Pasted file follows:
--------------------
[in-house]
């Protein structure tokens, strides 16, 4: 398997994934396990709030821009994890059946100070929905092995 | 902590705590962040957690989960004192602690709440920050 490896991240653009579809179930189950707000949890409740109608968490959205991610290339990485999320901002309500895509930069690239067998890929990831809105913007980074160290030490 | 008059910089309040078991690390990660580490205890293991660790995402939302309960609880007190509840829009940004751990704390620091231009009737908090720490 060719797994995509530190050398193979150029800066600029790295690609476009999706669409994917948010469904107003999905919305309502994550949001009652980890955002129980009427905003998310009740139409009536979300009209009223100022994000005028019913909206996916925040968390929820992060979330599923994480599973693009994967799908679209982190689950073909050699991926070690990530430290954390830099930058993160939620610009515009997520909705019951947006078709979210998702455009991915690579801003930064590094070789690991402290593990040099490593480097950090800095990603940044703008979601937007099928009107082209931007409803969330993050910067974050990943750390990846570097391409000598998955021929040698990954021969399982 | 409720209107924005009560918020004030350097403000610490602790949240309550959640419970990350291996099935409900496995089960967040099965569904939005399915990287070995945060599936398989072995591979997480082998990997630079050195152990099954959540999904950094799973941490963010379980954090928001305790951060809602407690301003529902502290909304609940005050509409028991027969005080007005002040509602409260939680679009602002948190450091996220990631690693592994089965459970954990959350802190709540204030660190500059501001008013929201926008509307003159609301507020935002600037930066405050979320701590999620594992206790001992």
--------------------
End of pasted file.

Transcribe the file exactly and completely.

[in-house]
């Protein structure tokens, strides 16, 4: 398997994934396990709030821009994890059946100070929905092995 | 902590705590962040957690989960004192602690709440920050 490896991240653009579809179930189950707000949890409740109608968490959205991610290339990485999320901002309500895509930069690239067998890929990831809105913007980074160290030490 | 008059910089309040078991690390990660580490205890293991660790995402939302309960609880007190509840829009940004751990704390620091231009009737908090720490 060719797994995509530190050398193979150029800066600029790295690609476009999706669409994917948010469904107003999905919305309502994550949001009652980890955002129980009427905003998310009740139409009536979300009209009223100022994000005028019913909206996916925040968390929820992060979330599923994480599973693009994967799908679209982190689950073909050699991926070690990530430290954390830099930058993160939620610009515009997520909705019951947006078709979210998702455009991915690579801003930064590094070789690991402290593990040099490593480097950090800095990603940044703008979601937007099928009107082209931007409803969330993050910067974050990943750390990846570097391409000598998955021929040698990954021969399982 | 409720209107924005009560918020004030350097403000610490602790949240309550959640419970990350291996099935409900496995089960967040099965569904939005399915990287070995945060599936398989072995591979997480082998990997630079050195152990099954959540999904950094799973941490963010379980954090928001305790951060809602407690301003529902502290909304609940005050509409028991027969005080007005002040509602409260939680679009602002948190450091996220990631690693592994089965459970954990959350802190709540204030660190500059501001008013929201926008509307003159609301507020935002600037930066405050979320701590999620594992206790001992």